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Orkneyinga Saga: The History of the Earls of Orkney
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Orkneyinga Saga: The History of the Earls of Orkney

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3.91 of 5 stars 3.91  ·  rating details  ·  245 ratings  ·  14 reviews
This is the story of the Orkneymen of Norwegian extraction who established an Earldom of Norway in the Northern Scottish Isles a thousand years ago, & whose descendants held sway over the Hebrides & Northern Mainland of Scotland for several centuries.
Paperback, 256 pages
Published July 30th 1981 by Penguin Classics (first published 1200)
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Old Norse-Icelandic literature
7th out of 138 books — 31 voters
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Norse Mythology
57th out of 133 books — 255 voters


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Community Reviews

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Darrell
Orkneyinga Saga chronicles the history of Orkney during the Viking Age from the ninth to thirteenth century. Located between Scotland and Norway, the islands of Orkney were a base from which vikings looted and pillaged the British Isles. This saga focuses on the Earls of Orkney who sometimes ruled peacefully, but all too often fought amongst each other for control of the islands.

This book's accounts of various claimants to the throne killing each other and fighting over which gets to rule make y
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Duntay
I can't really rate this on it's readability - I'll be the first to admit there is no real plot and I have difficulty keeping all of the names straight.

But I started reading this in Orkney and it is given extra cache to know that Viking ships hid in the bay we could see from our window waiting to attack passing boats on the way to Caithness..

There are also some classic literary scenes - the post-mortem revenge of the Earl of the Scots on the cheating Earl Sigurd..poisoned cloaks and fatal banne
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Jana
My copy of the Penguin Classic published in 1981 has a picture of a chessman in the form of a knight with big teeth and wild eyes. No wonder they called them Beserkers.

I read this as part of preparation for a trip to Orkney, Sept 2013, and anticipation heightened my interest. The short chapters and descriptive titles made it easy to read in short bits and at least remember the theme of what you read last.

I found the editorial apparatus, such as the Glossary of Personal Names and the Geneaology
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John
May 05, 2008 John rated it 4 of 5 stars
Recommends it for: Norse/Viking fans, Scottish history fans
Note: My copy is a different edition, judging from the cover.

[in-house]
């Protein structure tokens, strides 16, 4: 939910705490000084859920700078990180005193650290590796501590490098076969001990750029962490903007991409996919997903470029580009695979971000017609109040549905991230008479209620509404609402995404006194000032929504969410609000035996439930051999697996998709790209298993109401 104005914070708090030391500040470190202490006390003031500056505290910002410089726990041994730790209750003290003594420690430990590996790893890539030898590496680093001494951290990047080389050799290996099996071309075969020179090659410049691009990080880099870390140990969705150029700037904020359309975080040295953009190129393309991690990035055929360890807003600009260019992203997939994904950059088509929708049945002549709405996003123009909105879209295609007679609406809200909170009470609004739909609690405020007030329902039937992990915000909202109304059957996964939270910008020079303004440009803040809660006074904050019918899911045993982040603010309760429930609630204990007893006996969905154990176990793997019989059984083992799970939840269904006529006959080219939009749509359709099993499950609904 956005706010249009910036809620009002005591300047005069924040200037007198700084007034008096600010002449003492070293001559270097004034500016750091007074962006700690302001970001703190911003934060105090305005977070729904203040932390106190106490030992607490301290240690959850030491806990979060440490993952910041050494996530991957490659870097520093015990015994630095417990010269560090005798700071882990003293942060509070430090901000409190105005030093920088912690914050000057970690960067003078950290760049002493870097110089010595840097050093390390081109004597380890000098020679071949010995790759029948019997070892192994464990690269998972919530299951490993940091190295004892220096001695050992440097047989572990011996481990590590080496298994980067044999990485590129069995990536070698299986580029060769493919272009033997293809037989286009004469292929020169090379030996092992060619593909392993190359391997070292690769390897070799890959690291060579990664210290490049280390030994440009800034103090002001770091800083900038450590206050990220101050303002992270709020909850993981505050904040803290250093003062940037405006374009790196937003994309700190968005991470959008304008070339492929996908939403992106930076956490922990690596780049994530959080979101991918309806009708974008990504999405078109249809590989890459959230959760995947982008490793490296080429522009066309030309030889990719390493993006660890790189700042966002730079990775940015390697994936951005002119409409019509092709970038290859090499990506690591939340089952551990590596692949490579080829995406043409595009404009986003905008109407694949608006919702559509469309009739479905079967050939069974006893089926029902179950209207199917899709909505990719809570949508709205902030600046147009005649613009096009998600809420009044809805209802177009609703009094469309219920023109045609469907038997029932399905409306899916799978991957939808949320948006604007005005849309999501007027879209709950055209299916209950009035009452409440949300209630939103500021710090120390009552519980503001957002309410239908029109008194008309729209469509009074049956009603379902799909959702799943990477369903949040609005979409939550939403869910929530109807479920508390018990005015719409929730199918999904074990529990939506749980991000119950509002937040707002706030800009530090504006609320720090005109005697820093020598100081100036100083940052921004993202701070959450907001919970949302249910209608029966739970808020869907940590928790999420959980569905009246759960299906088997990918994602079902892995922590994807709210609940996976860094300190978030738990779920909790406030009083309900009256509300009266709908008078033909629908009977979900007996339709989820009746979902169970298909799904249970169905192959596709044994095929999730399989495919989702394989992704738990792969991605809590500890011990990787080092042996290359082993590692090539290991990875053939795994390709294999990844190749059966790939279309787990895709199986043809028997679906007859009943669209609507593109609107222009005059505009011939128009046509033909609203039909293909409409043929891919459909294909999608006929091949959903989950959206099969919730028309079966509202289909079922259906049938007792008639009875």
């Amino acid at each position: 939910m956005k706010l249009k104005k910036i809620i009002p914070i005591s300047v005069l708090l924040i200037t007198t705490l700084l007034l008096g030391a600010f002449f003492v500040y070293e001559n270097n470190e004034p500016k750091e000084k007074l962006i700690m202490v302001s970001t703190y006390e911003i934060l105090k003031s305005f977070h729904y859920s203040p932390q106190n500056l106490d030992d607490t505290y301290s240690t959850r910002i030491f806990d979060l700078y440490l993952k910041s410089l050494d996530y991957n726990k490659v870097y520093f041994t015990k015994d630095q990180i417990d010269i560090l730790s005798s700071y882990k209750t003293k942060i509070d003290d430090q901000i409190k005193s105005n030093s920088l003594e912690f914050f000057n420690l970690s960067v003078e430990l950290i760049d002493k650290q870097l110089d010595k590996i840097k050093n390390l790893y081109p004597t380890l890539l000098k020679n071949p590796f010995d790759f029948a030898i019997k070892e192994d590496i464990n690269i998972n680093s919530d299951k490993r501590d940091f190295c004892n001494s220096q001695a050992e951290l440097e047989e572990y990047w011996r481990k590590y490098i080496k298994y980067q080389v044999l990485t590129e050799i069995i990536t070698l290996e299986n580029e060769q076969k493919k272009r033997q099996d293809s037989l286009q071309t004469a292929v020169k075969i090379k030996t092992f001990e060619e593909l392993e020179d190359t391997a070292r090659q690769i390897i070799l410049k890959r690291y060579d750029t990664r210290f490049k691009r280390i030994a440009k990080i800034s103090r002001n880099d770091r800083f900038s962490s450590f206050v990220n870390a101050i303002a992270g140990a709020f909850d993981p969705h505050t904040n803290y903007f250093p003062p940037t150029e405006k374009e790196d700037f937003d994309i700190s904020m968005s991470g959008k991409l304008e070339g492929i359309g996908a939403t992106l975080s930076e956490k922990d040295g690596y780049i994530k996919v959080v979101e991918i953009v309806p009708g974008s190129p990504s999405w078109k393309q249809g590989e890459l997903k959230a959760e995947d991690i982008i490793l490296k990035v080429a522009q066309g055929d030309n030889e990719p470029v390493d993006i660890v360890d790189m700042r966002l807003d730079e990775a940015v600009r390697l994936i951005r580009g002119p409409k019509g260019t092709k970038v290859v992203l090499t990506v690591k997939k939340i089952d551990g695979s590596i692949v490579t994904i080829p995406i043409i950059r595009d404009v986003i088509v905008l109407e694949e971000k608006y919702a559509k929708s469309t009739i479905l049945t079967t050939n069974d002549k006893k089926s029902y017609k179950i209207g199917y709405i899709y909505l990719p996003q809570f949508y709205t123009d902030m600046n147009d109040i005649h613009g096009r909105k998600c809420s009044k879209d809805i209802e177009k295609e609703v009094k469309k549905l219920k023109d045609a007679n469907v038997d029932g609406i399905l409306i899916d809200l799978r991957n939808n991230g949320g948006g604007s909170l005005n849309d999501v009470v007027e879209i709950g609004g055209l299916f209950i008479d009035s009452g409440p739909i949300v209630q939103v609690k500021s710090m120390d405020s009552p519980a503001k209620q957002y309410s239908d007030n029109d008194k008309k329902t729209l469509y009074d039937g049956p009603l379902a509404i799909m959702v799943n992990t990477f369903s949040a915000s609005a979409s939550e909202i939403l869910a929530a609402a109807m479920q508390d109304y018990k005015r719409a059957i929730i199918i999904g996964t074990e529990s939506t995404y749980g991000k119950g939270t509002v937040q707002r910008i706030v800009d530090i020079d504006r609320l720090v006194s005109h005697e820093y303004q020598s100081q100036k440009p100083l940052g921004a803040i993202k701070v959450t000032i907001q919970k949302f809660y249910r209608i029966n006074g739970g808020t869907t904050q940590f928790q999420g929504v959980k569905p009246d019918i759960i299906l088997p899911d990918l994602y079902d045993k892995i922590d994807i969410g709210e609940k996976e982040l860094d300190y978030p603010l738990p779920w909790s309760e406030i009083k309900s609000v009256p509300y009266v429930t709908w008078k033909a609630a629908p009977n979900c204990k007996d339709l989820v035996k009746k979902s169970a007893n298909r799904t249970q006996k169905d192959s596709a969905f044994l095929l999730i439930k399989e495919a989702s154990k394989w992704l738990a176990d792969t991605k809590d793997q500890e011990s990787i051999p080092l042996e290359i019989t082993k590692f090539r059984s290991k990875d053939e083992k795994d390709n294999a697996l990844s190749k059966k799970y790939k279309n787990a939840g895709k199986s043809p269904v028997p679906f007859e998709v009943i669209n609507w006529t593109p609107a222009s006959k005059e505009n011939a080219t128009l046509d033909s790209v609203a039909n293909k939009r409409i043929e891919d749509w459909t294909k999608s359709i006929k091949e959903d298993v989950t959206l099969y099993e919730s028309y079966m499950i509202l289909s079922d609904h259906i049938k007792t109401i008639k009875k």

Reading this, I was impressed by the viciousness with which the Orkney jarls and their warriors fought over what most would consider very uninviting real estate. At the same time, I noted that, as in the Icelandic sagas, those who were willing to make reasonable compromises and avoid bloodshed seemed to be respected by much local opinion, though this did not guarentee their survival. The best parts of this had a grim heroism that match
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M.J.
Now, you have to be in the right frame of mind to read this.

It is a terse narrative, rich in detail and names. It meanders along at it's own little pace and is a fascinating insight into a culture which thrived so long ago. The people in it feel real, a little twisted at times, but this is, after all, a story of people who lived possibly hundreds of years before the author was alive.

Read this if you love all things Viking and Norse or if you're interested in the history of early Scotland.
Cwn_annwn_13
The general concensus by many people is that the Vikings became instant pussies when they finally converted to Christianity. Well think again. This is an almost all post pagan epic and they are as bloodthirsty in this one as they are in any. Lots of inter family killings for the right to have domain over the Orkney Isles, lots of raiding, lots political skullduggery, everything you know and love about these Viking sagas.
Richard Thomas
A good early set of sagas well translated.
Jess
One of my favourite of the ancient sagas...amazed me what these folks got up to and how far they travelled. Good old Snori Snorelsson was a firm favourite.
Jeff
Not a "good read," by any modern definition, but oddly exciting in some places and really interesting to discuss in the context of other sagas.
Summer
Jun 13, 2008 Summer marked it as to-read
This might be interesting. The only place that I can find where the same event is recorded in both Norse and Celtic mythology
Kio Stark
I am not sure this would get four stars in the abstract, but I read it in Orkney, and that changes everything. Viking drama.
Colin
A fine saga, mostly focused on the jarls of Orkney.
Kim Wilkins
Some good Viking gore among the politics
Amy
Feb 28, 2010 Amy added it
It's interesting to see how people lived in Iceland in the 11th century. The narrative is not particularly well-developed but you wouldn't really expect it to be. I enjoyed it and would recommend it to anyone who is curious about medieval European sagas.
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